Saturday, November 10, 2012

Advantages of using mind maps for speaking

Intensive Course - Level 2

Advantages of using Mind Maps for Speaking.
This is a recount of how my students have been using mind maps to communicate their ideas.  My students are EFL students at university level. We integrate technology into a face to face class. We have three trimester at year. In a trimester, there could be 8 or 12 groups of 32 students each, interacting trough out our class blog or our Facebook group. Creating a little community of practice where students from different classes benefit and follow each others work. 
We have regular face to face classes once a week and they connect through the use of online tools. We try to be a blended class that gets the best of two worlds. And  I mean we try , since we have to follow a syllabus designed for a more traditional class following our English Center policies.
We use mind maps to convey ideas and present them visually as a supporting material for speaking about the lessons we have covered during our classes together. Students produce their own mind maps to answer questions. These mind maps collect the contents and experience shared during the trimester.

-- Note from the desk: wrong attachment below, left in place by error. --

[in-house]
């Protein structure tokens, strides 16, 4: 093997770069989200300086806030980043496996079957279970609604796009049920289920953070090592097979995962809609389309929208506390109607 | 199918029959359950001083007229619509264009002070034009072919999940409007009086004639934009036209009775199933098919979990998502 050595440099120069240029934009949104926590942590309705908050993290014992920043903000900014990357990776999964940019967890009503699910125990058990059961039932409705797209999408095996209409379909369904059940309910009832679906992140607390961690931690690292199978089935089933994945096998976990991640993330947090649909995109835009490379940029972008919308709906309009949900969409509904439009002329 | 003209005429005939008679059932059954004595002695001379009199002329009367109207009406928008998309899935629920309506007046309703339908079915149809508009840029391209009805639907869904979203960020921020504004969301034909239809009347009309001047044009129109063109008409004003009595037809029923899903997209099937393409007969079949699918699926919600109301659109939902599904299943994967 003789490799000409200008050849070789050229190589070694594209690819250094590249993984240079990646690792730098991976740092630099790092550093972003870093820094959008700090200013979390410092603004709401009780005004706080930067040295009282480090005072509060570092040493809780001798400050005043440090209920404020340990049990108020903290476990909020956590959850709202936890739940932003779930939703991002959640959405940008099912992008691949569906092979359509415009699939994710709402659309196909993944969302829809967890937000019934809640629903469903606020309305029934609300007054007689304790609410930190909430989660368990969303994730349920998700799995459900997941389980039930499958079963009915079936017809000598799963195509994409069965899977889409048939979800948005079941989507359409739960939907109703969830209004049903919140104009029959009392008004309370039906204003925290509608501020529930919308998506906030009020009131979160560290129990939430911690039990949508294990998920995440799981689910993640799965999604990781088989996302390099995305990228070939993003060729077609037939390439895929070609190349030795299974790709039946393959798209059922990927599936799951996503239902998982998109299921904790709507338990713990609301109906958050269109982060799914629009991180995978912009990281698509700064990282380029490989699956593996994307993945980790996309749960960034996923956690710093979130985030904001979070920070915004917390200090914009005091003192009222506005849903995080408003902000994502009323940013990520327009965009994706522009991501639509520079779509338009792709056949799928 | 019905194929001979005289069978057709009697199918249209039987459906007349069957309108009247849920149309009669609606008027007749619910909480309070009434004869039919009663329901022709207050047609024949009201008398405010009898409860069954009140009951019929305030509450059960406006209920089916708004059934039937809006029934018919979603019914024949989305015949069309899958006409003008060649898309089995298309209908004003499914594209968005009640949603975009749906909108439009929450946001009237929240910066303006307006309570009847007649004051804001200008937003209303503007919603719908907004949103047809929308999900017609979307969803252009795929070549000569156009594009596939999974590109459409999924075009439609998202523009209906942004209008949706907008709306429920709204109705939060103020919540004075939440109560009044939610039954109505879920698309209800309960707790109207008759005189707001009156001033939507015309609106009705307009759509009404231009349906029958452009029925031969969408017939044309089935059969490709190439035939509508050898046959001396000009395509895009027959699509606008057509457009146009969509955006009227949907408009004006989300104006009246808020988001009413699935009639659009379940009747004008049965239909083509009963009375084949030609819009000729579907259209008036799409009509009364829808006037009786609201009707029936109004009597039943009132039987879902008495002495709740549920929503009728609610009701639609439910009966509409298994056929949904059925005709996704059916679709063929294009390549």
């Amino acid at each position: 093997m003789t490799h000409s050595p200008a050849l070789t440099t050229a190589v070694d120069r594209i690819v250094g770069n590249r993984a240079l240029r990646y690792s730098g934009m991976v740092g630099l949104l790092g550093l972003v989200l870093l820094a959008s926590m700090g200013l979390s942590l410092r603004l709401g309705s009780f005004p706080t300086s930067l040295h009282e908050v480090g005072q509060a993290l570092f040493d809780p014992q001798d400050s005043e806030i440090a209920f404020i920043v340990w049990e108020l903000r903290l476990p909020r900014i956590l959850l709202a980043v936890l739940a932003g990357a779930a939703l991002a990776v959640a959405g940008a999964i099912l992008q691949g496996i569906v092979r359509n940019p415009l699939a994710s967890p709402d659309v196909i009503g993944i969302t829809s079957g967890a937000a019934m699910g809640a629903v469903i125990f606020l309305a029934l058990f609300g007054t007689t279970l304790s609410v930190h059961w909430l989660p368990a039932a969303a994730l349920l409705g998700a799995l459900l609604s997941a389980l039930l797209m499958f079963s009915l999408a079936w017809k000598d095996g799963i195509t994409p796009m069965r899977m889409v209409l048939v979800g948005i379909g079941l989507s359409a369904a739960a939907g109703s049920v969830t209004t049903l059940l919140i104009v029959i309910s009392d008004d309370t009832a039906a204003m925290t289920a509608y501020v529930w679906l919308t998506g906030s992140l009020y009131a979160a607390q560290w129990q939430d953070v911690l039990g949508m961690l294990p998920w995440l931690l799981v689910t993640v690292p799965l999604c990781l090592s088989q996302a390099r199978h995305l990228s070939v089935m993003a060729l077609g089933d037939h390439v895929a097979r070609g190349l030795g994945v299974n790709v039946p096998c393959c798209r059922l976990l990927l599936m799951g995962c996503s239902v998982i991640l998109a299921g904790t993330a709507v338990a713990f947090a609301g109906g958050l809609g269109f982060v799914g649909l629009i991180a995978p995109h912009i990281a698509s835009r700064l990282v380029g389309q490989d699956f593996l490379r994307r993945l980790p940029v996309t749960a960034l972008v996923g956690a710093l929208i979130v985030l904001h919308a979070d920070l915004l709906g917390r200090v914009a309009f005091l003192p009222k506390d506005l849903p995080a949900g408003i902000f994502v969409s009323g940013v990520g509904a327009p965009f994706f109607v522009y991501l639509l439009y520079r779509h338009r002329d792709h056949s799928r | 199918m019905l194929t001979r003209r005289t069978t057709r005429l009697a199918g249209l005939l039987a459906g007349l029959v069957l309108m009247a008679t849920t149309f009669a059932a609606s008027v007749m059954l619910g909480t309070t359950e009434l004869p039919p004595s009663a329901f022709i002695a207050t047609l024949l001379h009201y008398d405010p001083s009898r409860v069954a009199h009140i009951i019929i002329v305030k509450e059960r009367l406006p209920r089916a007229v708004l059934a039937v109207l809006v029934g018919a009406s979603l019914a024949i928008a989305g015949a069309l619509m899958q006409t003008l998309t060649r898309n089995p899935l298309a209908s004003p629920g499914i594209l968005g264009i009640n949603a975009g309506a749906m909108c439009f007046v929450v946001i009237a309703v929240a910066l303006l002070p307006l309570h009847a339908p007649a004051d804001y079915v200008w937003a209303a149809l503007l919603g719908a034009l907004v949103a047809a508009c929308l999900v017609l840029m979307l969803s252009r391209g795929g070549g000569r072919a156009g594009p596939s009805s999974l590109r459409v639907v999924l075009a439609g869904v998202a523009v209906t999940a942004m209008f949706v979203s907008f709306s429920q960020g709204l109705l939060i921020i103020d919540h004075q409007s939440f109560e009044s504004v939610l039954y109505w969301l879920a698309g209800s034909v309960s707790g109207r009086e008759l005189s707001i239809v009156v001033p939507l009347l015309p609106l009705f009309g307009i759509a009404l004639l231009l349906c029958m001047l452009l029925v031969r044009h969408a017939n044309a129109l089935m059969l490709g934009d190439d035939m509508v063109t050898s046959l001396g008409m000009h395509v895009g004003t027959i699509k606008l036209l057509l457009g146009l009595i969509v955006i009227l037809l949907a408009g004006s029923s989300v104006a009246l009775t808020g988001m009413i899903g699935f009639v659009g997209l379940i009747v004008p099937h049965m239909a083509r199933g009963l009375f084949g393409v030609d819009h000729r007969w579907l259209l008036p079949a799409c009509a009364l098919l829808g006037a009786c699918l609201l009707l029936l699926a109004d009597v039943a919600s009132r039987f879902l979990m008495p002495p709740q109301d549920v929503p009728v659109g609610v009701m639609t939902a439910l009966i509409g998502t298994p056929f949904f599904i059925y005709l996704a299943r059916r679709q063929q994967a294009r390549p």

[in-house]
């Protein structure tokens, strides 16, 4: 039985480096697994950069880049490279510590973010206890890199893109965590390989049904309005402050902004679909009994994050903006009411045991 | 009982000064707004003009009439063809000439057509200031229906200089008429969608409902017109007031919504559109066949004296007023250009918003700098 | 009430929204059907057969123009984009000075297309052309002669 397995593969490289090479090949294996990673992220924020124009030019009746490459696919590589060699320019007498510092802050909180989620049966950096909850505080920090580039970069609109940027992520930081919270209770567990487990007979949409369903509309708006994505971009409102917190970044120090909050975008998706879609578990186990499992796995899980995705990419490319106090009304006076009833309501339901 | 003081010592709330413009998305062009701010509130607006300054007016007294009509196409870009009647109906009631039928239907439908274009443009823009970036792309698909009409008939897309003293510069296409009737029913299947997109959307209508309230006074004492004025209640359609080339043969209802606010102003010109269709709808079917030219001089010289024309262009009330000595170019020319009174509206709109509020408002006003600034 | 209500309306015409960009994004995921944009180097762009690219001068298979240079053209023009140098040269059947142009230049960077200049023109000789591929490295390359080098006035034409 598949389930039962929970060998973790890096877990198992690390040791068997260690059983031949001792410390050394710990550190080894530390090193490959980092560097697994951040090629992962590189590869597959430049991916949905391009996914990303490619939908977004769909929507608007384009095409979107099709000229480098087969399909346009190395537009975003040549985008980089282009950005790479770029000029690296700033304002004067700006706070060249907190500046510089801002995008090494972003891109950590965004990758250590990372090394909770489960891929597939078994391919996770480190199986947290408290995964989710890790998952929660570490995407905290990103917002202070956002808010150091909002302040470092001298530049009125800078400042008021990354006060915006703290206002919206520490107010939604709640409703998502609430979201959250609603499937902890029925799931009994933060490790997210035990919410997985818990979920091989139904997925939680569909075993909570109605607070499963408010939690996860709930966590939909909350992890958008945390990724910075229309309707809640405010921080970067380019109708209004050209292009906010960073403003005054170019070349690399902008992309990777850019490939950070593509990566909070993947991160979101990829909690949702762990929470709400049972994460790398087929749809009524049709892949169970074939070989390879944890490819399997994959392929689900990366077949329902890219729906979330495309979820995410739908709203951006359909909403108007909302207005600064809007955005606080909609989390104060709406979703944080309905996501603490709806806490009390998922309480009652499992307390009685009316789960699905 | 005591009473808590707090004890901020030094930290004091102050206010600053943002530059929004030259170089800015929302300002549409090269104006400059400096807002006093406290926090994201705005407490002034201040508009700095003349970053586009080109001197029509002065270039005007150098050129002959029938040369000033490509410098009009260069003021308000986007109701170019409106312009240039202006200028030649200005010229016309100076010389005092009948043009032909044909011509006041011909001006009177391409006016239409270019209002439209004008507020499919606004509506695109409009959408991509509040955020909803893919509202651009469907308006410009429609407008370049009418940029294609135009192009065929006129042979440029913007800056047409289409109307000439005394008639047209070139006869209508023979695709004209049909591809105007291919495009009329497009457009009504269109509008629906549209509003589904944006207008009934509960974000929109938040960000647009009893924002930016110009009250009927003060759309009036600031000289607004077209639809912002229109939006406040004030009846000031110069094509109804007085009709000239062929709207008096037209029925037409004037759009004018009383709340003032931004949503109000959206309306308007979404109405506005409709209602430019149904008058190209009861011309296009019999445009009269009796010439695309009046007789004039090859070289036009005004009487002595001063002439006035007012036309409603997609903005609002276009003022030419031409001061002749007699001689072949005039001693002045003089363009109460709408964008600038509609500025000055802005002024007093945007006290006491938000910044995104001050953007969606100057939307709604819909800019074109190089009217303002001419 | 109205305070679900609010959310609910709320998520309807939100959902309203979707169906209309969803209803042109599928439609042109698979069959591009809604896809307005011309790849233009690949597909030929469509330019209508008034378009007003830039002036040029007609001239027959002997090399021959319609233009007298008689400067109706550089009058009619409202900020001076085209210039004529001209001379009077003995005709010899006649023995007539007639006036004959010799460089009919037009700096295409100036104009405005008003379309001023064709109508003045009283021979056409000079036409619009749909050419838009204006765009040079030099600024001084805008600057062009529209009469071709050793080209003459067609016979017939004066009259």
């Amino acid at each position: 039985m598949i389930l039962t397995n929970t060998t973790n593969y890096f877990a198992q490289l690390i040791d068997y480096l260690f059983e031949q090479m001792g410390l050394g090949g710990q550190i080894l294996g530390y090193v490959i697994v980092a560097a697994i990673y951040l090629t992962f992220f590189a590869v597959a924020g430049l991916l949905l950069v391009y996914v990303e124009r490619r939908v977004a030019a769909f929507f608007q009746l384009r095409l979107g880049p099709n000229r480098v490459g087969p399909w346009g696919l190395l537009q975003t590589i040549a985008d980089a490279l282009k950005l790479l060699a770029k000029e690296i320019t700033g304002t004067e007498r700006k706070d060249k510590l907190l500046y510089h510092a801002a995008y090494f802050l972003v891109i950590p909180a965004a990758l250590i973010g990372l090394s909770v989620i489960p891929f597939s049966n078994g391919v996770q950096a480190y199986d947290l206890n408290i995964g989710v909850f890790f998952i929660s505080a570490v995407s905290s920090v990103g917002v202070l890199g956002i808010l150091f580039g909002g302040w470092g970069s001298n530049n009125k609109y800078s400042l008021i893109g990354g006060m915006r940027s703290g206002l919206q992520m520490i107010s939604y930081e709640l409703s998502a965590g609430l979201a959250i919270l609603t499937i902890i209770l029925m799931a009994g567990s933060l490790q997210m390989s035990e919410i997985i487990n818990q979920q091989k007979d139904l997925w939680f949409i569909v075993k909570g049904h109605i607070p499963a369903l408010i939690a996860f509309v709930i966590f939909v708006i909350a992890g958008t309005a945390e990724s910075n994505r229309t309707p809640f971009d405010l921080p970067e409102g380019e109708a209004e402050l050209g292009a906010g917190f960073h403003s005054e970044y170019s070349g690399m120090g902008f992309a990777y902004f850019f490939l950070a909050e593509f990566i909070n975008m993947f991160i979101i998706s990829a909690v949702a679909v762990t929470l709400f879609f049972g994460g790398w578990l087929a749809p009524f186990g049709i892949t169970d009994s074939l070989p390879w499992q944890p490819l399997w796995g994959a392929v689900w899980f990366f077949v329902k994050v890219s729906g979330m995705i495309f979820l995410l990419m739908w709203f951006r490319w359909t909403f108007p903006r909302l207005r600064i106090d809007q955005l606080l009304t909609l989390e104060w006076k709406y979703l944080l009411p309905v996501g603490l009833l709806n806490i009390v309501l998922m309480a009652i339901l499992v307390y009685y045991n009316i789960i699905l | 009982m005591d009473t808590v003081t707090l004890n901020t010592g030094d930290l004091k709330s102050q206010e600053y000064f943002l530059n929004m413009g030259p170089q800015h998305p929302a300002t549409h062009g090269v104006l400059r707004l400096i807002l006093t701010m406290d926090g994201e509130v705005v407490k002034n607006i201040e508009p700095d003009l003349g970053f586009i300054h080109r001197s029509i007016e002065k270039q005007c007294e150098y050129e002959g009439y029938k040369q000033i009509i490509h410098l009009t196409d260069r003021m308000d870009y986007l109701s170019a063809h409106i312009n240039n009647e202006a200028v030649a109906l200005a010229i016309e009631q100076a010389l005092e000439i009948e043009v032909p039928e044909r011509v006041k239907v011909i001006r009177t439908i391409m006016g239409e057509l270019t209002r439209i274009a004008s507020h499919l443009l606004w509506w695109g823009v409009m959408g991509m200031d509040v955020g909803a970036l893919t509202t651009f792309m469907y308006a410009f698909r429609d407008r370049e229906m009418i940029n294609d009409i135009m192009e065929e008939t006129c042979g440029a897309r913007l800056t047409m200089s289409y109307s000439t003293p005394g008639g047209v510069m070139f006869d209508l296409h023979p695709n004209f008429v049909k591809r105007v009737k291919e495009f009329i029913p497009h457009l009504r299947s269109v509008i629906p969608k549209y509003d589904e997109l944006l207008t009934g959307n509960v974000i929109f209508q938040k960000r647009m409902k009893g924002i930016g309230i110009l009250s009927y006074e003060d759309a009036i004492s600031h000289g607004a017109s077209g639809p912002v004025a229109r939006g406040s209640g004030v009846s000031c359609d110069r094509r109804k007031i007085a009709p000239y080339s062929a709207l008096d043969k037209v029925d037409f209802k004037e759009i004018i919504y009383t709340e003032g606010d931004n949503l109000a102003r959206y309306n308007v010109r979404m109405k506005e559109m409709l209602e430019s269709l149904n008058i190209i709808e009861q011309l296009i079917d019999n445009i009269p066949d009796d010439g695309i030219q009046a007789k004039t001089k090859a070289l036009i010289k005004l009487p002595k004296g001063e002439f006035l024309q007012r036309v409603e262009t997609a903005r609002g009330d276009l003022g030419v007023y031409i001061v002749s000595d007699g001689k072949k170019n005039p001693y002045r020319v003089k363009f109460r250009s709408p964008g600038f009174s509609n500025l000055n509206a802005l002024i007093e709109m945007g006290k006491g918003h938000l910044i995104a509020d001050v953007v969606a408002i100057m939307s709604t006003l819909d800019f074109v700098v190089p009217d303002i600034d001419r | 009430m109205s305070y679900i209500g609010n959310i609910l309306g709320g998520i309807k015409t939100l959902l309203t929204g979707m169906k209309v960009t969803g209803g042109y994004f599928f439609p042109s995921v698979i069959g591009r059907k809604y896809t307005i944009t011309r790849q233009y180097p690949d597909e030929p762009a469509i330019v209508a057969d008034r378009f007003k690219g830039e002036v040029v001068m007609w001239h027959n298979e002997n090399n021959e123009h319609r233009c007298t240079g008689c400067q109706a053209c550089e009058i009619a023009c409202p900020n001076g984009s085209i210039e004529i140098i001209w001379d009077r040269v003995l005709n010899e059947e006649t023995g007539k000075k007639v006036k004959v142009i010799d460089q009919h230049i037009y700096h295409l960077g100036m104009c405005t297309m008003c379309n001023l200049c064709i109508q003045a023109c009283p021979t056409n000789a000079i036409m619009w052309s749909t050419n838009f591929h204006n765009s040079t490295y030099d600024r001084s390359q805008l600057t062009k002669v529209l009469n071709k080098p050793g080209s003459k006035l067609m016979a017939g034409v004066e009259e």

I am convince now that by using mind maps, students can produce oral language in a coherent, cohesive, clear, organized, and memorable way. It allows them to expand vocabulary and associate new and old words to images that help convey meaning easily and in a specific context. As, Steve Darn writes in his article about graphic organisers
"These mind maps serve as a record of the learner's thinking process and it can be used to assess students' knowledge and understand of the content, thinking skills and creativity."
Most of the time when studying for oral exams, students try to memorize chunks or sentences to be repeated as robots. By using mind maps, students know what they are saying, and the ones looking at their maps or listening to them will understand what it is said even though pronunciation and fluency is not the best. It works great for low, intermediate or advance levels. 
By bringing their own materials to be tested on, students confidence is greatly increased.  Having practiced and recorded their reports on their mind maps give them confidence and their self esteem improves, so talking to others is not such a terrible thing to do in the new language.